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Do you remember the campaign slogan from the 1996 election, "Bibi is good for the Jews"? Some time after that, on the eve of Rosh Hashanah, a huge sign was hung over the coastal highway: "Nu, Jews, is it good for you?" A rhetorical question, with bitter wit, in the best of Jewish tradition. No one had it good back then.

Since then Rosh Hashanah has come and gone 15 times, and the situation is pure gold. And wearing the coat (the same coat) is the prime minister (the same prime minister), who is already racing to provide an answer to the question before it has even been asked.

Of course things are good, he explains. The entire world is caught up in a terrible economic tailspin, and only Israel, the sparkling diamond of high-tech and progress in the middle of the wild Middle East, has not ceased to grow. Its credit rating rises, and so does per-capita income. Its restaurants serve the finest foods and wines, unemployment is lower than ever, GNP exceeds $31,000, the standard of living is increasing constantly and so is consumption.

Were it up to him alone, he wouldn't change a thing. Perhaps he would loosen the corporate tax belt a little, reduce income taxes a bit more, privatize all state-owned land and permit any developer to build, lay 80 more railways to nowhere - and everything would be, as his friend Avigdor Lieberman likes to say, paradise.

But something went wrong this summer. Like Peretz, the mischievous boy who was the last to inherit the abovementioned coat, and with a loud raspberry to the pretenses of the family, a group of young people rose up and exposed the bluff. You, with your graphs and tables, might be growing, they said to the uberminister of finance, Benjamin Netanyahu, but we and our parents, our siblings and their children, are not growing at all. In fact, we are choking.

You may be growing in your capital markets, they said to the tycoons, but we are working like dogs and can see no future. In the name of "economic science" you sell your theories to the politicians, they said to the experts, who never ceased warning those young people "you don't understand economics." But we are speaking to you in a new language: the language of civil rights, of equality, of transparency, of the human spirit.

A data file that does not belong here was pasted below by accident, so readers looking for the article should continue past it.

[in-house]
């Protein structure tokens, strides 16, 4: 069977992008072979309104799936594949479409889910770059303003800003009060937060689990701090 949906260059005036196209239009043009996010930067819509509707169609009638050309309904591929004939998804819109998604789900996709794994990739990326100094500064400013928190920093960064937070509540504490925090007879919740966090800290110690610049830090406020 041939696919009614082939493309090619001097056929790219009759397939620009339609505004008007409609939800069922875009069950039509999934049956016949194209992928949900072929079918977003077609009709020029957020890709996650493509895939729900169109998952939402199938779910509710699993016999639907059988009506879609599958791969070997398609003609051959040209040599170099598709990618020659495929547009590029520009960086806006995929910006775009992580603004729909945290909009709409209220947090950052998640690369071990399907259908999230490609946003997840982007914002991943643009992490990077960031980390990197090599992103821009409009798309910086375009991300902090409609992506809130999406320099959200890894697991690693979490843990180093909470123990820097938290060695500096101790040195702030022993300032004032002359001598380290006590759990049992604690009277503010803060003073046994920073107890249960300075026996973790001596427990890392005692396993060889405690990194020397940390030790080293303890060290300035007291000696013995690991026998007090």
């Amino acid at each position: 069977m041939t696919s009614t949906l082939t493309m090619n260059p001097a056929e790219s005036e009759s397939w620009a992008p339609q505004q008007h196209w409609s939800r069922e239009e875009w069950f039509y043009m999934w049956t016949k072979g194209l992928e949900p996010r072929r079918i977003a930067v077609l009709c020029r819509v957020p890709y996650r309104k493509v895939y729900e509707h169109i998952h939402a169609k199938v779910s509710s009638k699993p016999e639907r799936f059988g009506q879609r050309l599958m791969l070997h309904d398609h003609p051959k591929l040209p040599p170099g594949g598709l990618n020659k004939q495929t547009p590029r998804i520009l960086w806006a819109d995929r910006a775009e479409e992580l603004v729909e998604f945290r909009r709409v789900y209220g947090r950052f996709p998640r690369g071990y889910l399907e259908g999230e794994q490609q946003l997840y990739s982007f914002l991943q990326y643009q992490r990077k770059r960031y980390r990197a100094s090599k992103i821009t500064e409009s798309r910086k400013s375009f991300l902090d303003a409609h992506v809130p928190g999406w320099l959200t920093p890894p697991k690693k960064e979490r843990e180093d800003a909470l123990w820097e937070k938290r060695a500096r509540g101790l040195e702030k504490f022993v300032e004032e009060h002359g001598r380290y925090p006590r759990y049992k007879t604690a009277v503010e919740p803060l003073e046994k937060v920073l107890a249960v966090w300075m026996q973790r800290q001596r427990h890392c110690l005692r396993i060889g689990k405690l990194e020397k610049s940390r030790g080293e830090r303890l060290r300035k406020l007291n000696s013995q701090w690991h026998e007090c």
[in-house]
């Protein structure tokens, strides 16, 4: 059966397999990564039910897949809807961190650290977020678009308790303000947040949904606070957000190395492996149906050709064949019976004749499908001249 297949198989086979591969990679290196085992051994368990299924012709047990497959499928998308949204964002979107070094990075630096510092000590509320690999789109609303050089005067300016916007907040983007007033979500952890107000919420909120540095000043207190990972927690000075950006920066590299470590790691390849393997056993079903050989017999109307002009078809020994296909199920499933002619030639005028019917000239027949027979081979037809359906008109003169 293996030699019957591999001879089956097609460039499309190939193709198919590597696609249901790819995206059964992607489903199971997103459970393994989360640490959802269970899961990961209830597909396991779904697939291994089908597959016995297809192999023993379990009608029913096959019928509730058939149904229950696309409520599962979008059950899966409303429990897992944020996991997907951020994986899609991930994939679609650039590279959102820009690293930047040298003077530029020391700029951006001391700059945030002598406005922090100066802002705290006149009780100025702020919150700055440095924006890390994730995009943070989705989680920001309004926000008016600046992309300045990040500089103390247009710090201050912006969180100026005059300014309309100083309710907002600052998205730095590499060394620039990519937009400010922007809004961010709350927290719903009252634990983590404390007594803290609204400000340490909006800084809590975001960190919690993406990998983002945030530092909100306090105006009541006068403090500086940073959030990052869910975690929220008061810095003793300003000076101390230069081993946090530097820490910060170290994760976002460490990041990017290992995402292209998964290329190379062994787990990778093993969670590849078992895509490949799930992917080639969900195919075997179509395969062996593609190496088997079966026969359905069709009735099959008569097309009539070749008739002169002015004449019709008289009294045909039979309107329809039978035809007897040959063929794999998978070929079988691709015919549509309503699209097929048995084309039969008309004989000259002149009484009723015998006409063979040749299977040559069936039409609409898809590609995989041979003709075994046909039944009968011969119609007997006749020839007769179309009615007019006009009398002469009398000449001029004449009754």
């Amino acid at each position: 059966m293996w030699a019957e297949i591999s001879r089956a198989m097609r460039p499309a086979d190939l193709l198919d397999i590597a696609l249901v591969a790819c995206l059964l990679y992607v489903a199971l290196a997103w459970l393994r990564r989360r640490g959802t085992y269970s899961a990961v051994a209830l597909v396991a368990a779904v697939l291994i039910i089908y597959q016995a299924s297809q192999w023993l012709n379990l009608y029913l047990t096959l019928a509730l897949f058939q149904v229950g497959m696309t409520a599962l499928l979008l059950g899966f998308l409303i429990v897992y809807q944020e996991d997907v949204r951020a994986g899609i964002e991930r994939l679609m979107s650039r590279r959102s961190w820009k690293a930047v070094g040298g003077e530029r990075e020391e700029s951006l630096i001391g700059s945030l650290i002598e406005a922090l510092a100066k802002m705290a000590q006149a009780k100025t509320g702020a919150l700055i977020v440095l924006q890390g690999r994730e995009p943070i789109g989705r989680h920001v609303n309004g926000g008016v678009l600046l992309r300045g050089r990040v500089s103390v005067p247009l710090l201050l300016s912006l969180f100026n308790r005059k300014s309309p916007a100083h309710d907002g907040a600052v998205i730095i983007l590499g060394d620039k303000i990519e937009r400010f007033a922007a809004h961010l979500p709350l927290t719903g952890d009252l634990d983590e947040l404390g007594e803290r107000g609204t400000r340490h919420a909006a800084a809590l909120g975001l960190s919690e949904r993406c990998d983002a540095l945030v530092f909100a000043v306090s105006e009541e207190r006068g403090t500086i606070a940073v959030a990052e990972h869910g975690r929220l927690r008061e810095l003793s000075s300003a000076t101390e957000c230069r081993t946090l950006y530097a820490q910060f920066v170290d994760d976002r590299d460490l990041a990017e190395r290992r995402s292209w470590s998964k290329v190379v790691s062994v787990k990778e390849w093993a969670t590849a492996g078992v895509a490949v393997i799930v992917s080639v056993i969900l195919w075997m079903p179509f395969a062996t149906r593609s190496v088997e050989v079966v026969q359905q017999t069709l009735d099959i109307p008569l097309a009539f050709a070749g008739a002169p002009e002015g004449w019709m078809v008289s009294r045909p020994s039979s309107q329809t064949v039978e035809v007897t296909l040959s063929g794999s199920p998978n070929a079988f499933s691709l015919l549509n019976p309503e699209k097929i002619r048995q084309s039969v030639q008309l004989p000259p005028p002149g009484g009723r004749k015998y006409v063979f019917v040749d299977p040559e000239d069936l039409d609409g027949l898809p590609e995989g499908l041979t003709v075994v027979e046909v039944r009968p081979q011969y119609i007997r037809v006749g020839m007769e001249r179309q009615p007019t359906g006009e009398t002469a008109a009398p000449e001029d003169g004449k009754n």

The background to all of this was the bankrupting of the public sector, the decimation of organized labor, the ruinous privatization of health, education and welfare and the concentration of capital in the interlocking hands of too few people - but also racist legislation and an atmosphere of persecution, together with a paranoid paralysis in the realm of foreign policy. This is how Netanyahu fulfilled his 1996 campaign promise to "Jews": Israeli society turned into an unrestrained, gluttonous and desperate market, closed to and suspicious of the world, victim-like and bullying, and with no way out.

This summer the Israeli public, or at least a large part of it, experienced rejuvenation. For a moment it seemed that the vicious cycle was broken, that the dialogue of the young made the old language obsolete, and that the depressing mood had opened up to change. But that was not entirely accurate.

The new conversation has begun to percolate through the layers, but there are strong, deep countercurrents. If you don't believe it, listen again to Netanyahu's speech in the United Nations last week and to the responses to the "harsh" speech of Palestinian Authority President Mahmoud Abbas; examine how labor disputes and the ongoing housing crisis are boring the media once more, and how the strikes are once again annoying the public whose "welfare is hurt" by them. See how the right, for "nationalistic" reasons, slammed Daphni Leef and the other "traitorous anarchist" leaders of the social protest movement, and look into the new right-wing economic groupings established in response to the "swinish socialism" of the protest movement.

The previous century was rife with examples of thrilling protest movements that inspired hope during fragile times and in tottering societies, but were coopted by pernicious counterforces who exploited them for evil purposes before they were able to have a real effect. This summer Israeli society was given an opportunity for genuine growth. Now it must decide whether it wants this growth or the growth offered by Netanyahu, in the style of the Yiddish curse: May you grow and thrive like an onion, with its head in the ground.